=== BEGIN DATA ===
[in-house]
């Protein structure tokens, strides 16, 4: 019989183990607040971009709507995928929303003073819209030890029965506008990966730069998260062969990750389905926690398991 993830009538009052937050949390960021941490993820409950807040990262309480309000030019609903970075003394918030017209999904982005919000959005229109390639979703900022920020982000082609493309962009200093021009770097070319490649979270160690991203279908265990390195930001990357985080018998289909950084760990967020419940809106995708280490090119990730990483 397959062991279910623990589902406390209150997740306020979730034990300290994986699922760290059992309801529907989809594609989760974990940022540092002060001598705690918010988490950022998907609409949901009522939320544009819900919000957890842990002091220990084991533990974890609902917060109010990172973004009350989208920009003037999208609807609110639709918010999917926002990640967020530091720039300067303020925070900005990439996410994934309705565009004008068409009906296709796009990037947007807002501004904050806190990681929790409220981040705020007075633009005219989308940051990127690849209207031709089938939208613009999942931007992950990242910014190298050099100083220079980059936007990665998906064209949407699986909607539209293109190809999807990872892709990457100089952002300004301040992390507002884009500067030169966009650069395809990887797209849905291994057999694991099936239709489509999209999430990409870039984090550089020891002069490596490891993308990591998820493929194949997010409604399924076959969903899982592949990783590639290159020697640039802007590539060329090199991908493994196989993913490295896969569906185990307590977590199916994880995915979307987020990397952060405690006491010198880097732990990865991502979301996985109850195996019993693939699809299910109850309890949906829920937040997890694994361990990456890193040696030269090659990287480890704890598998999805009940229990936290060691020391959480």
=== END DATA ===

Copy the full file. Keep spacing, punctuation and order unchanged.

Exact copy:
[in-house]
């Protein structure tokens, strides 16, 4: 019989183990607040971009709507995928929303003073819209030890029965506008990966730069998260062969990750389905926690398991 993830009538009052937050949390960021941490993820409950807040990262309480309000030019609903970075003394918030017209999904982005919000959005229109390639979703900022920020982000082609493309962009200093021009770097070319490649979270160690991203279908265990390195930001990357985080018998289909950084760990967020419940809106995708280490090119990730990483 397959062991279910623990589902406390209150997740306020979730034990300290994986699922760290059992309801529907989809594609989760974990940022540092002060001598705690918010988490950022998907609409949901009522939320544009819900919000957890842990002091220990084991533990974890609902917060109010990172973004009350989208920009003037999208609807609110639709918010999917926002990640967020530091720039300067303020925070900005990439996410994934309705565009004008068409009906296709796009990037947007807002501004904050806190990681929790409220981040705020007075633009005219989308940051990127690849209207031709089938939208613009999942931007992950990242910014190298050099100083220079980059936007990665998906064209949407699986909607539209293109190809999807990872892709990457100089952002300004301040992390507002884009500067030169966009650069395809990887797209849905291994057999694991099936239709489509999209999430990409870039984090550089020891002069490596490891993308990591998820493929194949997010409604399924076959969903899982592949990783590639290159020697640039802007590539060329090199991908493994196989993913490295896969569906185990307590977590199916994880995915979307987020990397952060405690006491010198880097732990990865991502979301996985109850195996019993693939699809299910109850309890949906829920937040997890694994361990990456890193040696030269090659990287480890704890598998999805009940229990936290060691020391959480």